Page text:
Back in the innocent days of the 1990s and 2000s, there was a discreet but active British migration boom. Retired and ‘pre-tired’ people headed en masse for the sun – Spain, France, Italy, Portugal. Bolstered by heart-warming books such as Chris Stewart’s Driving Over Lemons and with Joanne Harris’s Chocolat crammed into their luggage – not to mention proper tea bags and Marmite – they made their way across Europe to run gîtes in the Dordogne, move in to Eldorado-style urbanizaciones in Spain or white cubes in Portugal’s Algarve. In 2005, around 2,000 Brits a week were moving abroad.
This created a large number of expats and the figure grew from about 4.1 million in 1990 to 5.5 million back in 2017. And why not? The figures reflect greater mobility, more wealth and, as with America’s ‘sunbirds’ – those who move from the cold north to Florida at a certain life-stage – the eternal desire for a stress-free, sunny lifestyle.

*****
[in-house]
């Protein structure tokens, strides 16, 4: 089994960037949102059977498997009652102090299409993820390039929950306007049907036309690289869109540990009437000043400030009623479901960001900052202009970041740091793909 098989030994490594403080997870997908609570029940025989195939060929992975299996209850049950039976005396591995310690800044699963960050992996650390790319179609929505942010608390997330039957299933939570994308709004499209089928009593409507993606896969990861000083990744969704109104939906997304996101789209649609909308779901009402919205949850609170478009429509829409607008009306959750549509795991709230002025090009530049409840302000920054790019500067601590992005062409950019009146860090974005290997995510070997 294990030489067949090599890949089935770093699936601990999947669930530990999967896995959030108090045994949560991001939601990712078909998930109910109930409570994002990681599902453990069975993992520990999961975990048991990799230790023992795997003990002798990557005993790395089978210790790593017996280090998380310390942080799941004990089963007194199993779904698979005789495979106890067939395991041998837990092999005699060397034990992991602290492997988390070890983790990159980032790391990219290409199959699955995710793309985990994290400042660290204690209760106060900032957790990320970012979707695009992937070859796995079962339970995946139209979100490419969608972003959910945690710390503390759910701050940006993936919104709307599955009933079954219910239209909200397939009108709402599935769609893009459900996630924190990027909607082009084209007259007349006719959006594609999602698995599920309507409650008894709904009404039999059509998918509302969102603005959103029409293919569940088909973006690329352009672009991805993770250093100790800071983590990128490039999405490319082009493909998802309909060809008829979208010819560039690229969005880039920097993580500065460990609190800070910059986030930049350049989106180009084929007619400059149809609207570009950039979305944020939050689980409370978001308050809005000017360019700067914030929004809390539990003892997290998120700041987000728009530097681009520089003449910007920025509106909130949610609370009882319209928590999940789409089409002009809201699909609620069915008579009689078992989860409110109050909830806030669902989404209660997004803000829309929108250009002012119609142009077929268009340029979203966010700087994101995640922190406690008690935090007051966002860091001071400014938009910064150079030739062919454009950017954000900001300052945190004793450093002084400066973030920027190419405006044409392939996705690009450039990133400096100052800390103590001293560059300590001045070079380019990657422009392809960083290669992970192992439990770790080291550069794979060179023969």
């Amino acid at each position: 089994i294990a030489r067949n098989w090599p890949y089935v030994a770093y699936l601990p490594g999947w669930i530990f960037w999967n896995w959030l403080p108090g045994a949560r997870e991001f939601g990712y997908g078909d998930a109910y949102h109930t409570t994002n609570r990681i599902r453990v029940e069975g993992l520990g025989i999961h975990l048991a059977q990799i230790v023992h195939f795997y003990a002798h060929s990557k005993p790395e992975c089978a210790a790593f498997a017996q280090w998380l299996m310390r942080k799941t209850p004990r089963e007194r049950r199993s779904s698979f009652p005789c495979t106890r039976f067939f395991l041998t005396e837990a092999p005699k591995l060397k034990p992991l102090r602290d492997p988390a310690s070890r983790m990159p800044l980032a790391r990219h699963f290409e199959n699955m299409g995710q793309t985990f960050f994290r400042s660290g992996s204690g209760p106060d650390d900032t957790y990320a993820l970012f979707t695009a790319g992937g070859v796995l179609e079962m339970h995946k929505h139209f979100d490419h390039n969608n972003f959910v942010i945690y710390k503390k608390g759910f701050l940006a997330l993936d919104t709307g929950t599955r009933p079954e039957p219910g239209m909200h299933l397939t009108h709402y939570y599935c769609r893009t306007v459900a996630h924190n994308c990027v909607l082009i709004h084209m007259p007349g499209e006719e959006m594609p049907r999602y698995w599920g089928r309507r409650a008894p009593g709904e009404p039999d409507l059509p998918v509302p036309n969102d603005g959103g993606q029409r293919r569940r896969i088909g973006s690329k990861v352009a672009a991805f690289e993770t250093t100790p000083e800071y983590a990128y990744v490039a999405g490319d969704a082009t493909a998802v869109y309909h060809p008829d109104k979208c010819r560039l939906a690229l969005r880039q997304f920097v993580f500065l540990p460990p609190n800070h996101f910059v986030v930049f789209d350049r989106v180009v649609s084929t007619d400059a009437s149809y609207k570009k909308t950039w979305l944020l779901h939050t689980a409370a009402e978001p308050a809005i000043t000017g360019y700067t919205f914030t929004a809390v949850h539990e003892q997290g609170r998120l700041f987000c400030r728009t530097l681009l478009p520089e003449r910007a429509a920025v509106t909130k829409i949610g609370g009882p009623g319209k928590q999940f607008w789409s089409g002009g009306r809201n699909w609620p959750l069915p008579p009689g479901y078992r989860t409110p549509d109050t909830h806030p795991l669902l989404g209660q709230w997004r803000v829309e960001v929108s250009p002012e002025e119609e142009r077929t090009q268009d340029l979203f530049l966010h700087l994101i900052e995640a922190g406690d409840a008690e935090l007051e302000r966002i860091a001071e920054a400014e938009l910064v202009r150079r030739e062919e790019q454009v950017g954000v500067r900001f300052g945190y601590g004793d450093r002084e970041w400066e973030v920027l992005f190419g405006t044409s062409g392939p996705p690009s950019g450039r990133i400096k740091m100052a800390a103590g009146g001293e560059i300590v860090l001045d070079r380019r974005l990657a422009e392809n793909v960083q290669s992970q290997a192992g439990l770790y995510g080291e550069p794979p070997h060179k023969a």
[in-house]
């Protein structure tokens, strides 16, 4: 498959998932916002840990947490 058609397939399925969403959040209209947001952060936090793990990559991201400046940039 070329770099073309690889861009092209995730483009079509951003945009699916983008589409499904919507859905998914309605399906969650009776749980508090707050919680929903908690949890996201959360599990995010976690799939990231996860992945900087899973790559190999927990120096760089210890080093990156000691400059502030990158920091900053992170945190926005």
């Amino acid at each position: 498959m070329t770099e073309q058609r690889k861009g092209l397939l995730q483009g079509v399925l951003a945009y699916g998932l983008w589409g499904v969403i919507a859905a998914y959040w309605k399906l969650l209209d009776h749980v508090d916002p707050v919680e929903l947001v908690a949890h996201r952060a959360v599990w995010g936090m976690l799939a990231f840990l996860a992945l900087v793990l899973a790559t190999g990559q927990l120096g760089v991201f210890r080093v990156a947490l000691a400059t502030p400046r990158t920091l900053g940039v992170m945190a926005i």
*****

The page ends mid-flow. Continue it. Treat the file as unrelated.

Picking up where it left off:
Many people benefited from housing equity windfalls and favourable exchange rates, not to mention cheaper properties and restaurant bills. What could possibly go wrong?
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The credit crunch and Brexit
Well, quite a lot. Latterly some of the shine has been taken off the expat boom. First came the credit crunch of 2007/08, when property became a less certain bet and some found themselves in negative equity. And now, British expats are faced with the uncertainty caused by Brexit, the United Kingdom’s exit from the European Union on 31 January 2020. Particular wobbles are being felt in two of the biggest Brit communities in Europe: the 300,000 plus in Spain and around 200,000 in France.